After it bought Android, Alphabet formed an alliance with the smartphone manufacturers and cross-subsidised significant R&D investment in Android to ensure it became the dominant operating system for smartphones. Today, the Android penetration of the global smartphone market sits at 72%. Again, as the operating system for smartphones, much like Microsoft Windows for the PC, Alphabet positioned itself to capitalize on the next new paradigm of smartphones. This drove a fresh round of earnings growth that remains sustained today as smartphone penetration continues to improve within developing nations.

S-Curve 3 — Cloud

The latest major S-curve that Alphabet continues to ride today is that of cloud computing. Largely commercialised in 2006 at Amazon Web Services (AWS), cloud computing is today recognised as the next major IT platform, which will disrupt the old IT software and infrastructure vendors like IBM.

It took Google two years to begin offering cloud computing after Amazon, however back in 2008, cloud computing still was relatively nascent. 
Years later, in 2016, Netflix completed its migration to AWS, sparking a major sentiment shift towards cloud computing and enterprise adoption began to accelerate.

Today, this S-curve of enterprise adoption remains in the early majority phase. Gartner estimates in 2022 there will be an estimated $1.3 trillion in IT spend that will be affected by the shift to the cloud and this figure is expected to grow in the low double digits for years to come.

The combined cloud computing revenue generated by mega-vendors Microsoft, Alphabet, Amazon pales in comparison to this $1.3 trillion addressable opportunity and Montaka believes the long-term opportunity will be significantly larger than this.

Alphabet is well placed to offer higher value-add cloud services, leveraging the data inherent in their privileged assets Maps, Gmail, Search, Android and YouTube. This data trains their proprietary AI algorithms which over the coming decades will be offered to enterprises via the cloud, allowing them to take advantage of Alphabet’s capabilities without the need to create custom machine learning models themselves; a new S-curve.

The evolution of Alphabet’s business to date could not have been possible had it failed to ride the multiple S-curves of the internet, the smartphone and the company's many other important businesses such as YouTube.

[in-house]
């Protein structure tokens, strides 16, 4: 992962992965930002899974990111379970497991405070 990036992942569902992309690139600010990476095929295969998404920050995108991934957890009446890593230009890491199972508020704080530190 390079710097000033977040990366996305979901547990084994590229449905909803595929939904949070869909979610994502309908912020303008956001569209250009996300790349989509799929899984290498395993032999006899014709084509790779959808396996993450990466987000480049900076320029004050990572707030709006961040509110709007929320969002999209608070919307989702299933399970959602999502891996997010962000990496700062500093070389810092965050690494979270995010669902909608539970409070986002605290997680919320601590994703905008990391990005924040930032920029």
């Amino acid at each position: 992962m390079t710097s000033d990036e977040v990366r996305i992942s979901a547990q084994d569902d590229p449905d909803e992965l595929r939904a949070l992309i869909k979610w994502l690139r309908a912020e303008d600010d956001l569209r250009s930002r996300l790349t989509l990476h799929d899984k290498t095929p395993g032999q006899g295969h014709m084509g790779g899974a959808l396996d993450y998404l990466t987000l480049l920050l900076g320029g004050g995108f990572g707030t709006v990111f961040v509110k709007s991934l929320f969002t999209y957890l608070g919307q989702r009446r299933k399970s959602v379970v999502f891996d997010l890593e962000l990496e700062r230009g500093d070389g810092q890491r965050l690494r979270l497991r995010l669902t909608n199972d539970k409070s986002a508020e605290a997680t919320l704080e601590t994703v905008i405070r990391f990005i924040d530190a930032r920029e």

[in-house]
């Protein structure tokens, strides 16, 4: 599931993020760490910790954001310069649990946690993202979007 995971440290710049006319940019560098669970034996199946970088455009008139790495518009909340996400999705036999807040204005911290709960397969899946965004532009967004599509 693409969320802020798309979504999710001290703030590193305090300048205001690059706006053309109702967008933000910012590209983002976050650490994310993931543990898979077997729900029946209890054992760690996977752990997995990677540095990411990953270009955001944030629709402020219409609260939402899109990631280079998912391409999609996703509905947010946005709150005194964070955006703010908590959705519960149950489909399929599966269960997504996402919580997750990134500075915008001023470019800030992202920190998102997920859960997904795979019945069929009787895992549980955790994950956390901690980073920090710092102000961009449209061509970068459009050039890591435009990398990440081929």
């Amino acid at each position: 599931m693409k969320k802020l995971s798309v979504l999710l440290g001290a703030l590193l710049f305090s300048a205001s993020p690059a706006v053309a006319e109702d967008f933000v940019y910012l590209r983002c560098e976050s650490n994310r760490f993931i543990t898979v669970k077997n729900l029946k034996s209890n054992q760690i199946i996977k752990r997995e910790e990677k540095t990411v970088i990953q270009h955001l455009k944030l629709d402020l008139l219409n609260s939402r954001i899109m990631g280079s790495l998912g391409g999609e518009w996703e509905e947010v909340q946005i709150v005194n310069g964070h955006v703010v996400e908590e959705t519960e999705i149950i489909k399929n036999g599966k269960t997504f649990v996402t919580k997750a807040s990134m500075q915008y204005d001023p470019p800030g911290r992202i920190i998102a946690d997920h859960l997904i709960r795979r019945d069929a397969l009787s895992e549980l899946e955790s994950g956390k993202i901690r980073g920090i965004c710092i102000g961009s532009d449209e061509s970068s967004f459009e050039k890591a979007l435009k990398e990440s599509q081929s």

Similarly, the future of Alphabet will likely be dictated by the culmination of the data advantages accrued as it rode these prior S-curves.

Decades of compounding

The 21st  century is an age whereby the pace of disruption is accelerating, fuelled by improving technology and societal attitude towards entrepreneurship. There is no doubt that investors seeking to compound their capital at high rates of return must pay attention to this technological disruption.

One of the best ways to profit from this innovation is to view investments through an S-curve framework and particularly by owning businesses that exhibit characteristics of structural winners creating new S-curves to ride, like Alphabet.

Failing to appreciate a company’s new S-curves leads to underestimating not only the longevity or duration of earnings growth as the business successfully transitions to new S-curves but also the rate at which earnings can accelerate. Investors often also believe these companies are too expensive (valuation multiples for businesses with these characteristics screen expensive) and they miss the huge upside.

Our deep sector expertise enables us to recognise new S-curves and understand the quality and duration of earnings growth that these businesses are capable of. The companies that demonstrate an exciting ability to create new S-curves form a key component of our portfolio and will help us to compound investors’ capital for decades to come.

Montaka owns shares in Alphabet, Facebook and Amazon.  

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Chris Demasi
Co-founder & Portfolio Manager
Montaka Global Investments

Christopher is a co-founder and portfolio manager at Montaka Global Investments. Before establishing Montaka in 2015, Christopher has worked with LFG, the Lowy family's private investment firm, One East Partners and Goldman Sachs.